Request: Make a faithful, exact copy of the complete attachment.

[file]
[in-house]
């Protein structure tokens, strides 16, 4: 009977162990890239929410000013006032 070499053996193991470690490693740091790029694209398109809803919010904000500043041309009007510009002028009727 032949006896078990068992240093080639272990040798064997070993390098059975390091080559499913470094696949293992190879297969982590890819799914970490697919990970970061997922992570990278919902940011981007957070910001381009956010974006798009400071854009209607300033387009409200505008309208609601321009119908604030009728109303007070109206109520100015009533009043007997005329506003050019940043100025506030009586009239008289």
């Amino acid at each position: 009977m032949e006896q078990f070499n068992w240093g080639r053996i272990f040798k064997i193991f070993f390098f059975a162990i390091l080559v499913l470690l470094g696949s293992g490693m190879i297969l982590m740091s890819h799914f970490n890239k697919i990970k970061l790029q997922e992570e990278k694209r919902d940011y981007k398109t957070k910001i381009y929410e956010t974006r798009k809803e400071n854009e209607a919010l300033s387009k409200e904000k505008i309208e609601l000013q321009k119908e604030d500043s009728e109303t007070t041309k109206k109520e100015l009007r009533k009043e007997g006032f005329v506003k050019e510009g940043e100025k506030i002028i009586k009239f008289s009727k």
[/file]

[in-house]
């Protein structure tokens, strides 16, 4: 009977162990890239929410000013006032 070499053996193991470690490693740091790029694209398109809803919010904000500043041309009007510009002028009727 032949006896078990068992240093080639272990040798064997070993390098059975390091080559499913470094696949293992190879297969982590890819799914970490697919990970970061997922992570990278919902940011981007957070910001381009956010974006798009400071854009209607300033387009409200505008309208609601321009119908604030009728109303007070109206109520100015009533009043007997005329506003050019940043100025506030009586009239008289």
């Amino acid at each position: 009977m032949e006896q078990f070499n068992w240093g080639r053996i272990f040798k064997i193991f070993f390098f059975a162990i390091l080559v499913l470690l470094g696949s293992g490693m190879i297969l982590m740091s890819h799914f970490n890239k697919i990970k970061l790029q997922e992570e990278k694209r919902d940011y981007k398109t957070k910001i381009y929410e956010t974006r798009k809803e400071n854009e209607a919010l300033s387009k409200e904000k505008i309208e609601l000013q321009k119908e604030d500043s009728e109303t007070t041309k109206k109520e100015l009007r009533k009043e007997g006032f005329v506003k050019e510009g940043e100025k506030i002028i009586k009239f008289s009727k």